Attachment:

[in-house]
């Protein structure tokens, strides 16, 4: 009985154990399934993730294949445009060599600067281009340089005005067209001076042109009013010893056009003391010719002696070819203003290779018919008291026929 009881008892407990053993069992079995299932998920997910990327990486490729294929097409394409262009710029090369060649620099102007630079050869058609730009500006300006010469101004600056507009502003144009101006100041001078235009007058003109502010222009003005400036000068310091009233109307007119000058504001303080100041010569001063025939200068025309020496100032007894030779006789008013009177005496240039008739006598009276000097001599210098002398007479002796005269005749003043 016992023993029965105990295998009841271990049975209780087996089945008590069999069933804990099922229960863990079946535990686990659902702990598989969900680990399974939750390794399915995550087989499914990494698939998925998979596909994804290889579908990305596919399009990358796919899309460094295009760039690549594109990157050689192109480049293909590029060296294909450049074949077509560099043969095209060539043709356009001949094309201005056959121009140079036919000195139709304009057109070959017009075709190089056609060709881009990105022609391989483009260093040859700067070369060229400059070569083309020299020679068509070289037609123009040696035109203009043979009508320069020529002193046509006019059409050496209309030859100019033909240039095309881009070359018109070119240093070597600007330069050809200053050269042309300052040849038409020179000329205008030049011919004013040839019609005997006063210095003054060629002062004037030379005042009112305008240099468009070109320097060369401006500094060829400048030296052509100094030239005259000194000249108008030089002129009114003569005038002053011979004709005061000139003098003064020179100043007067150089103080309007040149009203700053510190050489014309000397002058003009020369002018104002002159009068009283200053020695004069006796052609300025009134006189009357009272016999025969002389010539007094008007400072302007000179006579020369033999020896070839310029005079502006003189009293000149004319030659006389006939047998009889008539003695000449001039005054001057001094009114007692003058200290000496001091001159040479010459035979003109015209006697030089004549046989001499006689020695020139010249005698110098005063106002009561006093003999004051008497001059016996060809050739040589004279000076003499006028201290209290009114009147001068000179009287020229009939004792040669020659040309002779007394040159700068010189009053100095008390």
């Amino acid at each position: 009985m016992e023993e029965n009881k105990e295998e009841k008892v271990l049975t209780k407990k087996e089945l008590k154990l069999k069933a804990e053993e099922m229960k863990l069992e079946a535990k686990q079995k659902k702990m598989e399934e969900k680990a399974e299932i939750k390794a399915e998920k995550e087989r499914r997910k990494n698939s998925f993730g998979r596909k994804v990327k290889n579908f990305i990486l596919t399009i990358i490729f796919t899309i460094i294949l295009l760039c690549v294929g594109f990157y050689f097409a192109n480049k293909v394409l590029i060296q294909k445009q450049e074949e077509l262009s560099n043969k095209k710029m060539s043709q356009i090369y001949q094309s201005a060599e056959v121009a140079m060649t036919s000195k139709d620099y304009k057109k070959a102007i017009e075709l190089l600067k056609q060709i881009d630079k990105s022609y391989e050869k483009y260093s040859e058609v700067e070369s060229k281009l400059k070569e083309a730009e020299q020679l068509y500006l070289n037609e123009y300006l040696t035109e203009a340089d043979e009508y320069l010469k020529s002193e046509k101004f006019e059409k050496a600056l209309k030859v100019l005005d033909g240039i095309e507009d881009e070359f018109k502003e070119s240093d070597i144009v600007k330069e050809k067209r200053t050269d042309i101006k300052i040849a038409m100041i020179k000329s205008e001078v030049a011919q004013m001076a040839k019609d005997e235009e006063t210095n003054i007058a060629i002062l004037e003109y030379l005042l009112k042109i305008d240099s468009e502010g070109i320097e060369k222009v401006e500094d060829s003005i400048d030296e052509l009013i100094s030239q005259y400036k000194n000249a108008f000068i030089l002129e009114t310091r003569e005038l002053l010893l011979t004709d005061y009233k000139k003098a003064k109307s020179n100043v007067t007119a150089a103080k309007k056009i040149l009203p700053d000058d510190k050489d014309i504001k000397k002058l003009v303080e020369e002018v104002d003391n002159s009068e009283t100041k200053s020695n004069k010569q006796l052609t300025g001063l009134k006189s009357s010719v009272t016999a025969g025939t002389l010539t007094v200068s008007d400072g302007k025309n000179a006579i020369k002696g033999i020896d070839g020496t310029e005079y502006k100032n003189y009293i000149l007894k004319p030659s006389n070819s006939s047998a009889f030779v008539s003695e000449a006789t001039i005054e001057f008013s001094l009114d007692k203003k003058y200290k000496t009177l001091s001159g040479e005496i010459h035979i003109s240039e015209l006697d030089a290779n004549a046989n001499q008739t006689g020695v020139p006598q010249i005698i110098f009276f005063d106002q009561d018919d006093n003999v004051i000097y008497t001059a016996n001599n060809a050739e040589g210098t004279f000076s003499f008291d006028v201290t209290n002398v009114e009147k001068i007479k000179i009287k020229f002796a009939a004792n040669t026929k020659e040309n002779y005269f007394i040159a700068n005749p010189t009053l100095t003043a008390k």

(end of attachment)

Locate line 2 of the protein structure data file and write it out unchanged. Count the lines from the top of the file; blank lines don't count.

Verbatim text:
């Protein structure tokens, strides 16, 4: 009985154990399934993730294949445009060599600067281009340089005005067209001076042109009013010893056009003391010719002696070819203003290779018919008291026929 009881008892407990053993069992079995299932998920997910990327990486490729294929097409394409262009710029090369060649620099102007630079050869058609730009500006300006010469101004600056507009502003144009101006100041001078235009007058003109502010222009003005400036000068310091009233109307007119000058504001303080100041010569001063025939200068025309020496100032007894030779006789008013009177005496240039008739006598009276000097001599210098002398007479002796005269005749003043 016992023993029965105990295998009841271990049975209780087996089945008590069999069933804990099922229960863990079946535990686990659902702990598989969900680990399974939750390794399915995550087989499914990494698939998925998979596909994804290889579908990305596919399009990358796919899309460094295009760039690549594109990157050689192109480049293909590029060296294909450049074949077509560099043969095209060539043709356009001949094309201005056959121009140079036919000195139709304009057109070959017009075709190089056609060709881009990105022609391989483009260093040859700067070369060229400059070569083309020299020679068509070289037609123009040696035109203009043979009508320069020529002193046509006019059409050496209309030859100019033909240039095309881009070359018109070119240093070597600007330069050809200053050269042309300052040849038409020179000329205008030049011919004013040839019609005997006063210095003054060629002062004037030379005042009112305008240099468009070109320097060369401006500094060829400048030296052509100094030239005259000194000249108008030089002129009114003569005038002053011979004709005061000139003098003064020179100043007067150089103080309007040149009203700053510190050489014309000397002058003009020369002018104002002159009068009283200053020695004069006796052609300025009134006189009357009272016999025969002389010539007094008007400072302007000179006579020369033999020896070839310029005079502006003189009293000149004319030659006389006939047998009889008539003695000449001039005054001057001094009114007692003058200290000496001091001159040479010459035979003109015209006697030089004549046989001499006689020695020139010249005698110098005063106002009561006093003999004051008497001059016996060809050739040589004279000076003499006028201290209290009114009147001068000179009287020229009939004792040669020659040309002779007394040159700068010189009053100095008390």